Breastfeeding's Potential Protective Role Against Cancer in Children

According to recent studies, breastfeeding, already acknowledged as the optimal form of infant nutrition, may have an additional advantage in protecting children from cancer. Dr. Sunita Tandulwadkar, Chief IVF Consultant and Endoscopist at Ruby Hall Clinic explains that breast milk contains various beneficial components, including antibodies, enzymes, and immune cells, which bolster the child's immune system and aid in fighting infections and inflammation.

A study published in the Journal of the American Medical Association (JAMA) Pediatrics in 2022 investigated the link between breastfeeding and the risk of childhood leukemia. Analyzing data from over 18,000 children, the study found that those breastfed for at least six months had a significantly lower risk of developing leukemia compared to those who were not or breastfed for a shorter duration. Similarly, another study published in the International Journal of Cancer in 2021 explored the association between breastfeeding and the risk of neuroblastoma, a common early childhood cancer. The findings revealed that longer breastfeeding durations were linked to a reduced risk of neuroblastoma, with a dose-response relationship.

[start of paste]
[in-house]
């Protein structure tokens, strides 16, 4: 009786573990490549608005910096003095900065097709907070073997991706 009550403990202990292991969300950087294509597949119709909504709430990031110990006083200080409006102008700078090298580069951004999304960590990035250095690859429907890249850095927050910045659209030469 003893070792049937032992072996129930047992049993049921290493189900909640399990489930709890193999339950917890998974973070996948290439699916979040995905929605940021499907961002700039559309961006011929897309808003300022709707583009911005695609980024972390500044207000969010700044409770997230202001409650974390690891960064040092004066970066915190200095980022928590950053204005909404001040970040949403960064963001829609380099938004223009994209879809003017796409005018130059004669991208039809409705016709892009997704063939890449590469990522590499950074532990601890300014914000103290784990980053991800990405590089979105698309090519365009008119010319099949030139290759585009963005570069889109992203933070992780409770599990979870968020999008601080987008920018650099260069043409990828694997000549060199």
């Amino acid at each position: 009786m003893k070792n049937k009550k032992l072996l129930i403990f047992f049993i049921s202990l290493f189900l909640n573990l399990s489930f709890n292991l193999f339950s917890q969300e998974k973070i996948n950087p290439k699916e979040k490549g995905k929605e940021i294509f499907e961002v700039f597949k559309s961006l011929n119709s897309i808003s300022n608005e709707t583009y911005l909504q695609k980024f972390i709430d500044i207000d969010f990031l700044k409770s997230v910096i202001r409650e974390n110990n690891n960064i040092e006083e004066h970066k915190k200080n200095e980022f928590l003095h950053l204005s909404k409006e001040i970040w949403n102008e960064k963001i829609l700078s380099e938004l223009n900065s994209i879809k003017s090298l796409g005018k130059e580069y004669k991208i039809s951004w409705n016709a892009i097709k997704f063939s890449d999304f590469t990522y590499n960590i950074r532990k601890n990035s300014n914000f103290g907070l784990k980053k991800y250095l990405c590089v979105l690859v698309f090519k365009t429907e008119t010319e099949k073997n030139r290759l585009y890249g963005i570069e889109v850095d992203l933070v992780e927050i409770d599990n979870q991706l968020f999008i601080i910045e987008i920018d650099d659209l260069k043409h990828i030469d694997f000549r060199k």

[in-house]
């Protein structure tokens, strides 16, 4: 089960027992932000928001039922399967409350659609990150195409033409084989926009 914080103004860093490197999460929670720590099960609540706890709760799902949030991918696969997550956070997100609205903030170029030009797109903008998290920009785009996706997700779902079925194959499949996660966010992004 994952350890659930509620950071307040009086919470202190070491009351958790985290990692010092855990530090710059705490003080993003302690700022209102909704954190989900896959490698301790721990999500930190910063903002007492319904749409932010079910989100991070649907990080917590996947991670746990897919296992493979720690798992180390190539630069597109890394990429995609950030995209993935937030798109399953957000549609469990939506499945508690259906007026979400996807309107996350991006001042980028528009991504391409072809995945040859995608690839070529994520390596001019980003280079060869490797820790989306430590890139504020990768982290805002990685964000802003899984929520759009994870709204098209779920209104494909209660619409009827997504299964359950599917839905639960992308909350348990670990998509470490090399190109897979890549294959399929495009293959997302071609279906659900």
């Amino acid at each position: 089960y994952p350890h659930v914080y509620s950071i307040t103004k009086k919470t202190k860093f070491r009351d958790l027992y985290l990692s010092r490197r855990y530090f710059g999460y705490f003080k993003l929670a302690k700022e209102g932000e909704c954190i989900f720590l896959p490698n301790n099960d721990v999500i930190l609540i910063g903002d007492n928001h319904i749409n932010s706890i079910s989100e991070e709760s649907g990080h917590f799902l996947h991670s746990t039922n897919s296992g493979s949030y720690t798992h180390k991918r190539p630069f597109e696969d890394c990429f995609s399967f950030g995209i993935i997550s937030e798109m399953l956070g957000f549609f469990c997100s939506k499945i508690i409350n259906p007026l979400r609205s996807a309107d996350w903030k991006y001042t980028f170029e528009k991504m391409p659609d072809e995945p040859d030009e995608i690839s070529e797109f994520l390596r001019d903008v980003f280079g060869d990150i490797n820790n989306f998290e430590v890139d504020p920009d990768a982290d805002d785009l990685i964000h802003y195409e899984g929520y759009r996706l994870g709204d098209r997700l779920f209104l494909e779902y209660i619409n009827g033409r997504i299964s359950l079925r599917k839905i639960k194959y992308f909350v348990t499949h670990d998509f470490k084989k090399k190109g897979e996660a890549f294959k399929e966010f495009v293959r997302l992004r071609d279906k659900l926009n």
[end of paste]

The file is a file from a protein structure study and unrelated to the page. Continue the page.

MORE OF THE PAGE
Breast milk is also rich in bioactive substances such as human milk oligosaccharides (HMOs), which have demonstrated anti-cancer properties. Moreover, breastfeeding provides numerous benefits beyond cancer prevention. Breast milk contains essential nutrients tailored to meet the specific needs of infants, promoting healthy growth and development.

Dr. Tandulwadkar emphasizes that breastfeeding not only protects against respiratory and gastrointestinal infections but also reduces the risk of sudden infant death syndrome (SIDS) and decreases the chances of developing allergies, asthma, and obesity later in life. Emerging evidence suggests that breastfeeding plays a role in safeguarding children from cancer.

Studies examining the relationship between breastfeeding and childhood leukemia and neuroblastoma have uncovered significant associations, reinforcing the notion that breastfeeding may have a protective effect against these types of malignancies. Although further exploration is necessary to fully understand the mechanisms behind this relationship, it is evident that breastfeeding is a valuable and natural method to enhance the health and well-being of children. Encouraging and supporting breastfeeding practices can contribute to the long-term health of both our children and society as a whole.


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